Spinner flasks were used to grow the seed cultures and the inoculation of the bioreactor was at a cell density of 2 x 105 cells/mL. All control factors and practices used simulated industrial fed-batch CHO cell culture processes. For each batch, grab samples were extracted from the bioreactor roughly two times a day and studied off-line with the help of a BioProfile® Basic 100 automated analyzer.
The Raman probe was directly placed into the bioreactor through the headplate and continuously collected Raman spectra for every 20 minutes using an exposure time of 30s with 40 accumulations until the completion of the run.
Several different analytical techniques were used to analyze the in-line Raman data. Relative concentration changes of glucose were observed over batch time using the simplest Raman peak area trending. The next step was the creation of a quantitative univariate model for glucose concentration through correlation of the offline reference data with the baseline integrated areas under the glucose peak at 1135 cm–1. Off-line samples were then matched to spectra acquired just before and after the removal of samples from the bioreactor.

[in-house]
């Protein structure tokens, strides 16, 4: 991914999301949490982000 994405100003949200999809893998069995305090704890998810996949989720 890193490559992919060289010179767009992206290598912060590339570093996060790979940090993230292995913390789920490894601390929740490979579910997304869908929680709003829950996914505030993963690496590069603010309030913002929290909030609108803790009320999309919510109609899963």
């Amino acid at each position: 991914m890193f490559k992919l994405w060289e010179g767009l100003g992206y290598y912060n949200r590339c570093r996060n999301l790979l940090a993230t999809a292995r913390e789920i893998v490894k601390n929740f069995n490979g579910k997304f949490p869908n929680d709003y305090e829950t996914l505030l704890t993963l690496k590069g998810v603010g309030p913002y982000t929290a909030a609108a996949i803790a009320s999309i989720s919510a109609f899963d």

The univariate calibration model was created using data from Batches 1–3. The final step is the creation of partial least squares (PLS) multivariate calibration models for glutamine, lactate, and glucose utilizing a multivariate data analysis package (GRAMS PLSplus/IQ™).
The correlation of reference measurements acquired during the course of Batches 1–3 for each species to larger areas of the Raman spectra was conducted using PLS (one model per constituent). Using univariate and PLS models, Batch 4 (validation batch) concentrations were then predicted (Figures 2 and 2 and Table 1).
Figure 2. Calibration results for univariate and PLS glucose models. SECV = Standard error of cross validation.
Figure 3. Validation results for glucose: univariate (A) and PLS (B), lactate (C) and glutamine (D) models showing Batch 4 measured and Raman predicted concentrations over time.